MADISON, Wis. – A new technology developed by University of Wisconsin – Madison professors is changing the way surgeons see breast cancer tumors, making for a more precise removal.
“When I first met this engineering team I said, ‘Google can see my driveway, why can’t I see the cancer?’ said Dr. Lee Wilke, a professor of surgery at UW-Madison and the director of UW Health’s Breast Center.
Wilke, along with Fred Lee, a professor of imaging science, and Dan Van der Weide, an engineering professor, helped come up with Elucent Medical’s SmartClip.
“It’s a GPS. But it’s a GPS that’s not turned on until you lay on the operative table,” said Wilke.
Before the SmartClip, for the last 70 years, when doctors biopsy a breast cancer tumor, they also insert a little clip at the center of the tumor. But when it comes time to remove the tumor, surgeons can’t see where that clip is.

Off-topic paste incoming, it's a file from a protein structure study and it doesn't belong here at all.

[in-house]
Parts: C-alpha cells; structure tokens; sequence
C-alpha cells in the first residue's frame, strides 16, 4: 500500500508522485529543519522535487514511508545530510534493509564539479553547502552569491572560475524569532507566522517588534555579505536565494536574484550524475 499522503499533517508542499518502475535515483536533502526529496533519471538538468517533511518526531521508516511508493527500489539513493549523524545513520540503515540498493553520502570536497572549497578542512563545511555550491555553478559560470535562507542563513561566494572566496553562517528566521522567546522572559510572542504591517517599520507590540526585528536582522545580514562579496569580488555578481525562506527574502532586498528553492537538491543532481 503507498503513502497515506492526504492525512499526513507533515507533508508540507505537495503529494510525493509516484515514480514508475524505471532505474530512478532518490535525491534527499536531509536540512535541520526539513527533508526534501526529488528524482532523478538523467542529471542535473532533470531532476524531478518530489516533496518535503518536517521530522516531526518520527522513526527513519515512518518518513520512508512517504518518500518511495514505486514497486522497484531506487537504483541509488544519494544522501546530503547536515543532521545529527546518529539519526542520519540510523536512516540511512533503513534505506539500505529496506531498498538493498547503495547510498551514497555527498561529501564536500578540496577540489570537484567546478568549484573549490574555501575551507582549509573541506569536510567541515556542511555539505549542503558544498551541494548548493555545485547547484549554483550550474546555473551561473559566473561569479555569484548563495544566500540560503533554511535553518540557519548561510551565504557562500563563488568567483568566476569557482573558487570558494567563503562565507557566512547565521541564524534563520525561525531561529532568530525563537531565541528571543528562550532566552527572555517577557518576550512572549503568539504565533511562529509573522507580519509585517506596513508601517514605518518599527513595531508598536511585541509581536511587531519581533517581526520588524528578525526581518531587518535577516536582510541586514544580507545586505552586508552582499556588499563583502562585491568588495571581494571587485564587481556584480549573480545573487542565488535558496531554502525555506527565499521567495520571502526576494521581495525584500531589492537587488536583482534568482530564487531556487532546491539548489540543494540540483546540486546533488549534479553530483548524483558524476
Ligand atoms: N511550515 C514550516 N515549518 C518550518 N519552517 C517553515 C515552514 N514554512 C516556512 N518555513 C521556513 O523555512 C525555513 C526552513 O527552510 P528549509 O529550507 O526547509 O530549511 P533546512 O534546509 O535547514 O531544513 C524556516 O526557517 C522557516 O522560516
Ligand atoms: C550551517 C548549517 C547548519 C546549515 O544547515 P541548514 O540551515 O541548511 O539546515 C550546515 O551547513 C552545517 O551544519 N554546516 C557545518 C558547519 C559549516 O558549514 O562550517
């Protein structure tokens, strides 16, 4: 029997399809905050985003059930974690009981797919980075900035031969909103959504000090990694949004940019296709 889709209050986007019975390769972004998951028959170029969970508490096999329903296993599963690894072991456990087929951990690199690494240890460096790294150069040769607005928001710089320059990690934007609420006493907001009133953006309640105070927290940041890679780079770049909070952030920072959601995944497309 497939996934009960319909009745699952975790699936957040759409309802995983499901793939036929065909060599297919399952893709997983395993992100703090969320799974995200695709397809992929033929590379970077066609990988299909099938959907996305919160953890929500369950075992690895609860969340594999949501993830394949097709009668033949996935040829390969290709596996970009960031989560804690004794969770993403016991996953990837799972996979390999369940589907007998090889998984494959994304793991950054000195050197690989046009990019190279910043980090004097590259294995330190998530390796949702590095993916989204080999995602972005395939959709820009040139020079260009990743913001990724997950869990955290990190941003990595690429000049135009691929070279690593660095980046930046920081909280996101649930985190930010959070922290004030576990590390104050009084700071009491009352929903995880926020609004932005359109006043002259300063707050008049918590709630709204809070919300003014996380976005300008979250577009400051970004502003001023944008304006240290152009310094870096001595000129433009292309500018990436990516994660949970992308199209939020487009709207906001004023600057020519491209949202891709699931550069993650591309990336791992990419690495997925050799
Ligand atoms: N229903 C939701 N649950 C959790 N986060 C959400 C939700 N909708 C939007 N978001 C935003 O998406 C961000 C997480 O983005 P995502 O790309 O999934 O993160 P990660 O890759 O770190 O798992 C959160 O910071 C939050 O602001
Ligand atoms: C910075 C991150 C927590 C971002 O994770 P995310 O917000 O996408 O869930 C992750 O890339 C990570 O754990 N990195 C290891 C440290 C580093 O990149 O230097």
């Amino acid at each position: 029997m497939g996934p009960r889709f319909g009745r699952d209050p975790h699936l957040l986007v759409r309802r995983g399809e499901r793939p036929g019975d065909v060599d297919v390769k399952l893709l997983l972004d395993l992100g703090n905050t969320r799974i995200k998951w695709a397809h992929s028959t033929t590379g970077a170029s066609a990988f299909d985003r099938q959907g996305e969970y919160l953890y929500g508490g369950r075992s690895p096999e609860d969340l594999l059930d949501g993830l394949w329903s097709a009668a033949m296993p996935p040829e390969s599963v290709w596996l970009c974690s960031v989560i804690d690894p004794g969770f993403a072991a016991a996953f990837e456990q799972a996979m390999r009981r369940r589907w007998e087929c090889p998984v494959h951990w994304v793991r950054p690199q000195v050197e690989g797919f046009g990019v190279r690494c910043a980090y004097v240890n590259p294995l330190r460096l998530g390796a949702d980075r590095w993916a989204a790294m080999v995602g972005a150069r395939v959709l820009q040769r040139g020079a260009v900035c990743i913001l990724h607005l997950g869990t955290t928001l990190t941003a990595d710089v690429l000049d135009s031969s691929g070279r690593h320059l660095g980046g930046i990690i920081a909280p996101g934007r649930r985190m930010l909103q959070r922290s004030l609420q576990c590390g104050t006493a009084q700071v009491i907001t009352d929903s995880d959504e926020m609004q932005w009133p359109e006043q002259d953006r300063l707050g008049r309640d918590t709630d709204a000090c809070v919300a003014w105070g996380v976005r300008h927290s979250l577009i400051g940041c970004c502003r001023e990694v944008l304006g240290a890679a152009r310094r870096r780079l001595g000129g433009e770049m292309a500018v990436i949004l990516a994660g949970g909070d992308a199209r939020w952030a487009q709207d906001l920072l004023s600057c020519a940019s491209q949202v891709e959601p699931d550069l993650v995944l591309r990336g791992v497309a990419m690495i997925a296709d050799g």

“It’s not findable, it’s not targetable,” said Wilke.
In order for the surgeons to know where the tumor is, right before surgery a radiologist has to mark the area with a wire.
“They would place a wire, and it literally is a piece of wire, that highlights and targets the lesion and then pokes out the skin. And then the surgeon uses that wire to get to the cancer, like a lollipop on a stick,” said Wilke.
That additional procedure leaves women with wires poking out of them on an already stressful day.
“The patients on the morning of surgery haven’t eaten, they’re anxious. A lot of them faint when they go get the wires placed,” said Wilke.
Now, the SmartClip shows doctors exactly where the tumor is inside the breast tissue. As soon as the clip gets between the mattress pad and the surgical knife, it can be seen on a screen.Read the full article at: https://www.channel3000.com/uw-madison-professors-create-revolutionary-gps-device-to-help-surgeons-find-breast-cancer-tumors-during-removal/